THE BELT AND Road Initiative and the United States’ vision for the Indo-Pacific have a common end if different means.
Both are critical components of establishing the two powers’ respective influence over a region that is already well on its way to becoming the world’s economic centre. The former uses state-led infrastructure; the latter seeks to unleash the commercial might of private business, primarily US private business.
The Trump administration’s withdrawal from the Trans-Pacific Partnership, one of its earliest acts, cemented regional fears among the United States’ allies that the ‘America First’ rhetoric of the Trump campaign in 2016 presaged US withdrawal from the region, leaving a vacuum that China would need little encouragement to fill.
Whatever the validity of that fear — and US commercial imperatives were always going to mitigate against significant disengagement — Washington has had a struggle to reassure its traditional regional allies, who, after all, still have to live cheek-by-jowl with their huge neighbour, regardless of the tweet-du-jour coming from Washington.
The uncertainty surrounding the outcome of both Trump’s putative trade war with Beijing and his intervention in North Korea through a summit with North Korean leader Kim Jong-un have kept nerves taught.
While the political scientists hijacked the term Indo-Pacific from the marine biologists and oceanographers slightly more than a decade ago, it has only been over the past five years than it has gained currency with political leaders in the four key Into-Pacific powers, the United States, India, Japan and Australia. In the past year, it has started to take shape as an economic entity.
Today, US Secretary of State, Mike Pompeo, put some more flesh on those bones by announcing $113 million of investment in technology, energy and infrastructure investments in the region. This was, he said, a ‘down payment’ on a new era of US economic commitment to peace and prosperity in the region.
US officials say that this commitment is not aimed at countering the Belt and Road Initiative, but the underlining of the transparent and commercially led nature of the investments and the choice of phrases such as ‘strategic partnerships, not strategic dependence’ speak for themselves, as does Pompeo’s assertion that the United States would oppose any country that sought to dominate the region.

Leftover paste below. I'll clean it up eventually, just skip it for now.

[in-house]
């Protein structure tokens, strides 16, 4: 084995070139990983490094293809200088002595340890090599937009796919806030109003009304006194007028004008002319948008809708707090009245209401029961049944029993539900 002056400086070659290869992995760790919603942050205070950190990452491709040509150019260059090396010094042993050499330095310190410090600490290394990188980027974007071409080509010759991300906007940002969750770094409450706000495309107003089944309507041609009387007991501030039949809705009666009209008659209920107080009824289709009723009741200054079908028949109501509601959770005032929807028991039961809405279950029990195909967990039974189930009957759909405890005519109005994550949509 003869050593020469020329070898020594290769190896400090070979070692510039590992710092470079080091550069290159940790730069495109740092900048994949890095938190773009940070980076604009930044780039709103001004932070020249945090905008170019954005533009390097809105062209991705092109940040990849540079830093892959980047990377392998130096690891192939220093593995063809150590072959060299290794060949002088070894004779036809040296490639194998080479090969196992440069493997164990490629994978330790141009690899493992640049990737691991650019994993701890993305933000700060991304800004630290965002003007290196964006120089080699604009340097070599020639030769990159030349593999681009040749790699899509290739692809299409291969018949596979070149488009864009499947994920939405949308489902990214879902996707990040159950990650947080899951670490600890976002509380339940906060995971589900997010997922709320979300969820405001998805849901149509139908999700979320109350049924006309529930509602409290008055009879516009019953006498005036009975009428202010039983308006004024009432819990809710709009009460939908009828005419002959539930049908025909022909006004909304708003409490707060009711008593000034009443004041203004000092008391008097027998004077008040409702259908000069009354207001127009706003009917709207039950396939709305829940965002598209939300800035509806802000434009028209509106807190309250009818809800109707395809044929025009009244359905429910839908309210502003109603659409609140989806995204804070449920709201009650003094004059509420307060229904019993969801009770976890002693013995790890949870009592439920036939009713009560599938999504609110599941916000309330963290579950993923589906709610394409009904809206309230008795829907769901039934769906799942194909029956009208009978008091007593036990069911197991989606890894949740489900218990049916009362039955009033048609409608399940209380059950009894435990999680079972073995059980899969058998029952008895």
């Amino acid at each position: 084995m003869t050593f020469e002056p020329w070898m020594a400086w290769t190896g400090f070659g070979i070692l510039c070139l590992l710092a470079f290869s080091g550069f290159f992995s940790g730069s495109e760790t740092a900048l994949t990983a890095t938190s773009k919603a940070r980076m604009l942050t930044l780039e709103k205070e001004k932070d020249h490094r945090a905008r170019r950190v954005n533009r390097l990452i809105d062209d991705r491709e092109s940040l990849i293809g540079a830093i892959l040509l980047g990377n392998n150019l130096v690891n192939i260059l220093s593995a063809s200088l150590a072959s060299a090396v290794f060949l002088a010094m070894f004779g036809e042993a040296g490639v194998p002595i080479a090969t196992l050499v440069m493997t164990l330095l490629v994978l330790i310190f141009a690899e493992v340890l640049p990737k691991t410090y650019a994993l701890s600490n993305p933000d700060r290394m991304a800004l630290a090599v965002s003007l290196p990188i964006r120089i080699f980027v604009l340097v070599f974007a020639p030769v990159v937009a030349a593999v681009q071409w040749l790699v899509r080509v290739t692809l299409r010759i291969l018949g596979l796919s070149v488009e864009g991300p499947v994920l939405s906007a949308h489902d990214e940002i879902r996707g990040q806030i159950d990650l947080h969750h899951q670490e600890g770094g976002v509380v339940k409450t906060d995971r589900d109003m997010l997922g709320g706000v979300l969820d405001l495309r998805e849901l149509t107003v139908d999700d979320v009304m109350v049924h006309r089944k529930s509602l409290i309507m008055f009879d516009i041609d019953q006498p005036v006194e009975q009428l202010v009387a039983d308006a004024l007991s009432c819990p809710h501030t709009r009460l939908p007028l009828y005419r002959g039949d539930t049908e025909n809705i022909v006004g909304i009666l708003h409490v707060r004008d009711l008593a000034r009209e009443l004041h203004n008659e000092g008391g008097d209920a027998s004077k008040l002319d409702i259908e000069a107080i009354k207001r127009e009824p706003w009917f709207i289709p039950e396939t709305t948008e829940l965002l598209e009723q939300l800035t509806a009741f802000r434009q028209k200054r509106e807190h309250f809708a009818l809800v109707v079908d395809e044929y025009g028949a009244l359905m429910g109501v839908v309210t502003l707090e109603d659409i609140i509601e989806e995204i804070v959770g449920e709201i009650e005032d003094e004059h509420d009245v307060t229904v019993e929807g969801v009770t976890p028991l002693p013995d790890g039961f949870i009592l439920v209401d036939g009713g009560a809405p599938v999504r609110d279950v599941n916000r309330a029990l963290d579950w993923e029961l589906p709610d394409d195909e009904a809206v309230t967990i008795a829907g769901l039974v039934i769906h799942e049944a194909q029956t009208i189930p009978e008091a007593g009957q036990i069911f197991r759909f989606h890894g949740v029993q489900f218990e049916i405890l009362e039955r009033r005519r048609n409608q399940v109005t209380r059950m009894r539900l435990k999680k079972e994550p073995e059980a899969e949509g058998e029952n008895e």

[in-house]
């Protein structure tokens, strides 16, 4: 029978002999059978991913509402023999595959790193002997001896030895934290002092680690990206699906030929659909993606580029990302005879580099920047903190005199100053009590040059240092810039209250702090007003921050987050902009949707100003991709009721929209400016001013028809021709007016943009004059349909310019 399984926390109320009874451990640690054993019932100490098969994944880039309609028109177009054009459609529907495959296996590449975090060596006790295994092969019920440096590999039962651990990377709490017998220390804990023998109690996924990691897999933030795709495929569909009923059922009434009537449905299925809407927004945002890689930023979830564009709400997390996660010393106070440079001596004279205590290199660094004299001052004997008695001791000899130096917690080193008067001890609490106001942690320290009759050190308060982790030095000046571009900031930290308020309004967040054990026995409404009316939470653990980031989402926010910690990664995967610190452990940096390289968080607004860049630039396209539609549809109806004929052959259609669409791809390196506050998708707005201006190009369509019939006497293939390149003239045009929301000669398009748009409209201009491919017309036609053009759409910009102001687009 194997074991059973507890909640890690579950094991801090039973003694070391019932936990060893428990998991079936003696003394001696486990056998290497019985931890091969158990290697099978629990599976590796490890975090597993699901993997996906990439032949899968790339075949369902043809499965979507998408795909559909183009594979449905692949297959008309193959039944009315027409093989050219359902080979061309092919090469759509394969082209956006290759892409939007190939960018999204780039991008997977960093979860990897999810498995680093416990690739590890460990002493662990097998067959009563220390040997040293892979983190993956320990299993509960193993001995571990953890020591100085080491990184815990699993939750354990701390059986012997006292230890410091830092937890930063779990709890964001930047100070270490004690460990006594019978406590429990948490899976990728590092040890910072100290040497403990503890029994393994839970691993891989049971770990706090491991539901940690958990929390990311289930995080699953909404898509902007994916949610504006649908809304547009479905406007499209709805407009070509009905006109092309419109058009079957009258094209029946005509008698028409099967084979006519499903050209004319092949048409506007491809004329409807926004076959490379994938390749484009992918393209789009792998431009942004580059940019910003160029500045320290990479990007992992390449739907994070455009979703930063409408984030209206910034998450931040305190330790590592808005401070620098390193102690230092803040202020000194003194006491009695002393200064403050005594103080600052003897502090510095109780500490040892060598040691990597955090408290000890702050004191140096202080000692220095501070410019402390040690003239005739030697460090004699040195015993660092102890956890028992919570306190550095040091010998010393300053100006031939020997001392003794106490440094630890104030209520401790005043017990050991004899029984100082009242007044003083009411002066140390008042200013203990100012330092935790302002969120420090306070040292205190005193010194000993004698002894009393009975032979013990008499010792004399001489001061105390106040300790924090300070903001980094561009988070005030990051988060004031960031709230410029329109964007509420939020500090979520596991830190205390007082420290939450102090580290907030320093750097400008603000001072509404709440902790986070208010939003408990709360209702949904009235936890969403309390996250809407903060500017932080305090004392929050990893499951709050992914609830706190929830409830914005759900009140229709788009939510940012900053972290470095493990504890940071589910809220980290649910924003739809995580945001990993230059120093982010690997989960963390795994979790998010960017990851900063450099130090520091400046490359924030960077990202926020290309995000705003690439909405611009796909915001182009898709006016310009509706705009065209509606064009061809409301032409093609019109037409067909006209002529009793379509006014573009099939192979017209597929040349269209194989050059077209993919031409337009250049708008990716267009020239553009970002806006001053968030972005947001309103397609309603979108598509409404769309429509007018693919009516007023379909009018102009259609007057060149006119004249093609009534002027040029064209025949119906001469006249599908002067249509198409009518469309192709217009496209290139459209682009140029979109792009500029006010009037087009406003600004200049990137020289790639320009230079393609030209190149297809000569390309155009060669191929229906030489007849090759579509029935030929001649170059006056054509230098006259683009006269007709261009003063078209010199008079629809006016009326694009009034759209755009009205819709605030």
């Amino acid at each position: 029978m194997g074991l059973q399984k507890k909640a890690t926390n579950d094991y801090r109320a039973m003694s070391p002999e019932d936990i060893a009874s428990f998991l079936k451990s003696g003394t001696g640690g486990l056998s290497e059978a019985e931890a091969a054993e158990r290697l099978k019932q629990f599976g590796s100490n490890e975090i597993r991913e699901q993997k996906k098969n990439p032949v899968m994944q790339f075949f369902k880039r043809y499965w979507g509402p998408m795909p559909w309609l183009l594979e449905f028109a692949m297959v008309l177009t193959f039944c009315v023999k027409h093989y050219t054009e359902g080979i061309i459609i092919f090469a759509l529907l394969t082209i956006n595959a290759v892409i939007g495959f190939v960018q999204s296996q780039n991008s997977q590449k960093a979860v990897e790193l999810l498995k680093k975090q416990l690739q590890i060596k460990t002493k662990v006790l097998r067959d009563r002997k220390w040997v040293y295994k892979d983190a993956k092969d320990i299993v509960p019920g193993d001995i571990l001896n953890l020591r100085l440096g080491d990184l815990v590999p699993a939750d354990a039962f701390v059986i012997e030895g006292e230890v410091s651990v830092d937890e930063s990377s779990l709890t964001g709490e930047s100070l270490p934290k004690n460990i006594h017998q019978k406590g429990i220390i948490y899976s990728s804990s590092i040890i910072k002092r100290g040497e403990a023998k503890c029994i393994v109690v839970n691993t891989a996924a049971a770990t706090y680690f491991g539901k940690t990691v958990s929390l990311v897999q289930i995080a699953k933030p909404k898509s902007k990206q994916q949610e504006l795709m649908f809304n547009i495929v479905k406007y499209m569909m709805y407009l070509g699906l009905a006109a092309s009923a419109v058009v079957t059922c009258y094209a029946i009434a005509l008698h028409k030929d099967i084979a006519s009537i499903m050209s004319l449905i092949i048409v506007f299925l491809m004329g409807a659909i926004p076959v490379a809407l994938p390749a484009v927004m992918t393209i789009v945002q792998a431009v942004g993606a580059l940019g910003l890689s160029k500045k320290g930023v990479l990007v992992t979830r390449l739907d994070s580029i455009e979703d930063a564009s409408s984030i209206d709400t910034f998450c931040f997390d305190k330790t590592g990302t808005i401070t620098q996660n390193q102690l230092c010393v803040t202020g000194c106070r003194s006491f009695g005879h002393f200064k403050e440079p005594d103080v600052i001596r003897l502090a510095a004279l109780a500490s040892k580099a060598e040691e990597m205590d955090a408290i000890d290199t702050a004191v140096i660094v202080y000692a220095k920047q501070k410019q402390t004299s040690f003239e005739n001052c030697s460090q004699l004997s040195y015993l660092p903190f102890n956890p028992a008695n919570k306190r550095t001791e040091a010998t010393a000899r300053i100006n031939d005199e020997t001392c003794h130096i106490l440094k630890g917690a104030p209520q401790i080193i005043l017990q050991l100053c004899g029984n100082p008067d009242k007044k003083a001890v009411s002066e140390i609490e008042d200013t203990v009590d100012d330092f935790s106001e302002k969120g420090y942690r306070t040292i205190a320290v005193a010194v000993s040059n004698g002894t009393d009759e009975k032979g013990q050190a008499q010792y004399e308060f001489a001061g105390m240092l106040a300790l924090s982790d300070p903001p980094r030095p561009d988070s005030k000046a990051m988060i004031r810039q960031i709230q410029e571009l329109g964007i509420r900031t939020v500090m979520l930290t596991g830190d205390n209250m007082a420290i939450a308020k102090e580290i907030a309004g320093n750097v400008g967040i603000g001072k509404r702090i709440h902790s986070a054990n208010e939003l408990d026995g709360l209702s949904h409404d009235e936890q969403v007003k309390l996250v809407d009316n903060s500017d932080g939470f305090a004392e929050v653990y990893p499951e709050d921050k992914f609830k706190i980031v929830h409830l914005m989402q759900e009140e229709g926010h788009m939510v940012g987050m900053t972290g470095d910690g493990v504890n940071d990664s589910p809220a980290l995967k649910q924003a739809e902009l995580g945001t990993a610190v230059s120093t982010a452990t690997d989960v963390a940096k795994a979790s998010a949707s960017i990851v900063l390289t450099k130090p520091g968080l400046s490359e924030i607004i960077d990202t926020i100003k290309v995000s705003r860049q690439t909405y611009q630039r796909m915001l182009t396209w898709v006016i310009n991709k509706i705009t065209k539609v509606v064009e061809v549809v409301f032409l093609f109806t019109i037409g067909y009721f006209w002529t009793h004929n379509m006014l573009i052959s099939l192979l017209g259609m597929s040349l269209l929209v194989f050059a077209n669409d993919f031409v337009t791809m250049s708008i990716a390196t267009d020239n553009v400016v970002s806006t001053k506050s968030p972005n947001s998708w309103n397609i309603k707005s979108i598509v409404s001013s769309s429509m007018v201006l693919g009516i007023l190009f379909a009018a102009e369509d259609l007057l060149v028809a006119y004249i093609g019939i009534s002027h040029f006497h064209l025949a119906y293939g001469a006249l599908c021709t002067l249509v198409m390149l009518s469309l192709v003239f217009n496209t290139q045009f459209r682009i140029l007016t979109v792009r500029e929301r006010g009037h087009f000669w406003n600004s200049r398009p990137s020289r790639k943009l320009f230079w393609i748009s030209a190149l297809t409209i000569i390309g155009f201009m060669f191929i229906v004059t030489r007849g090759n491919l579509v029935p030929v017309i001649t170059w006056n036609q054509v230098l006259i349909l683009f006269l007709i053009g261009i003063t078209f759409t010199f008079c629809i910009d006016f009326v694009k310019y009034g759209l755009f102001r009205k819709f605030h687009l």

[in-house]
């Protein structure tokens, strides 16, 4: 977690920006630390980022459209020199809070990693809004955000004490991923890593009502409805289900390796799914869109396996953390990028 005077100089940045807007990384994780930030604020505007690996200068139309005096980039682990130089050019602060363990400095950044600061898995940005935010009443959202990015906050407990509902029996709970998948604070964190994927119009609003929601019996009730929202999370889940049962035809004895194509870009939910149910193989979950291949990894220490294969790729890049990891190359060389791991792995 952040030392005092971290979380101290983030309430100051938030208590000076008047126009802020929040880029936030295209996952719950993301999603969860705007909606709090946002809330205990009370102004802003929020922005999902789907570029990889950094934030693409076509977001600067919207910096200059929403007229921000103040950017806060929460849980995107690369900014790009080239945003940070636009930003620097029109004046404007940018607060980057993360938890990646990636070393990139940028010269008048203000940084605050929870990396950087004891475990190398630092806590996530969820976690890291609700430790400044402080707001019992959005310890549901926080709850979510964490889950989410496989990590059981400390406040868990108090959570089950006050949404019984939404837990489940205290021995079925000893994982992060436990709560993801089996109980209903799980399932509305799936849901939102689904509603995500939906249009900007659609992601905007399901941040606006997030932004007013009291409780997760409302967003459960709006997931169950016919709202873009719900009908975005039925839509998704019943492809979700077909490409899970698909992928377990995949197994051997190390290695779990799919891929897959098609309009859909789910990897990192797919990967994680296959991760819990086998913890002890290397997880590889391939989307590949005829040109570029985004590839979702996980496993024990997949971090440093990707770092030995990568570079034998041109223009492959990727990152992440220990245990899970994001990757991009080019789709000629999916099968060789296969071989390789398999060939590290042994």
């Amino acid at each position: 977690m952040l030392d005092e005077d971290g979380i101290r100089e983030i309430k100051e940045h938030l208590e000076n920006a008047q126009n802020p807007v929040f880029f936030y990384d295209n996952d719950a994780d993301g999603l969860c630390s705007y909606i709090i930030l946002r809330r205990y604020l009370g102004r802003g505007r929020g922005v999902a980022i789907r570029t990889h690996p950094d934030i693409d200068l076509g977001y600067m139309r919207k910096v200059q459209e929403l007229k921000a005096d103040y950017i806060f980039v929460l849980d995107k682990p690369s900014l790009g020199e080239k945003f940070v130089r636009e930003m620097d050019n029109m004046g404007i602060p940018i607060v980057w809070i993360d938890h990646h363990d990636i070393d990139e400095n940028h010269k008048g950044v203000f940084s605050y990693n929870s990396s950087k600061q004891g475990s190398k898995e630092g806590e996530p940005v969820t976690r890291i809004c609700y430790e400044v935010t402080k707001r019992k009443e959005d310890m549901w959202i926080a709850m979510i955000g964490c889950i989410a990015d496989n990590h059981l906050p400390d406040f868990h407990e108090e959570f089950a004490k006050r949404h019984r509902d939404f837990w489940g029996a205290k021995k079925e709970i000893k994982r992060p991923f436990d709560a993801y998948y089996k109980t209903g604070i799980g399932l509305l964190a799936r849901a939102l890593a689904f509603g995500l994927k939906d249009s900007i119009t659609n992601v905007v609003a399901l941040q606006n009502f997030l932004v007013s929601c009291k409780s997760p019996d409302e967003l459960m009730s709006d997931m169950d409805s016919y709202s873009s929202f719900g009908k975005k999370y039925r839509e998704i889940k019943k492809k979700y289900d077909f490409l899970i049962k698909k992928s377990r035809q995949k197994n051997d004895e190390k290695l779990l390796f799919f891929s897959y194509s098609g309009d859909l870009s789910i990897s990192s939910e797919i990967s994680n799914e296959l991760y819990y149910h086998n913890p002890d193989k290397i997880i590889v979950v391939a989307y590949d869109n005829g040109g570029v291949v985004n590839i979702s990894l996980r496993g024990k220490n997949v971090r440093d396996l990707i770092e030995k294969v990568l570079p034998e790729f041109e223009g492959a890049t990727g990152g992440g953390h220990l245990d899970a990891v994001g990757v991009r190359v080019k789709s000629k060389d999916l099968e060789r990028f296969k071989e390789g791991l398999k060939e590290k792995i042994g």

The money will go to improving partner countries’ digital connectivity and expanding US technology exports to the region ($25 million), helping regional energy production and storage (some $50 million) and creating a US government agency to support infrastructure development ($30 million). Much of the remainder of the money will go to a fund to let regional nations access US private legal and financial advisory services.
There will not be, it seems, a return of the United States to TPP. Pompeo said that the Trump administration would only be doing bilateral trade deals in the region.
He did, though, trail a coming announcement by US President Donald Trump on regional security assistance, reaffirming the administration’s emerging three-D approach to the region: development, diplomacy and defence.
Compared to, say, the $62 billion that China is providing for the China-Pakistan Economic Corridor and the estimated $1 trillion of Belt and Road Initiative projects underway, $113 million looks like small beer, and especially as much of the money will end up delivering export sales of goods and services to US firms. An America First foreign policy is still an America First policy.
The question becomes then, can US business leverage that into a credible competitive alternative model for regional development. Washington’s traditional regional allies will still take some convincing as much as they would like to have a strong counterweight in the United States to China’s growing regional power and influence.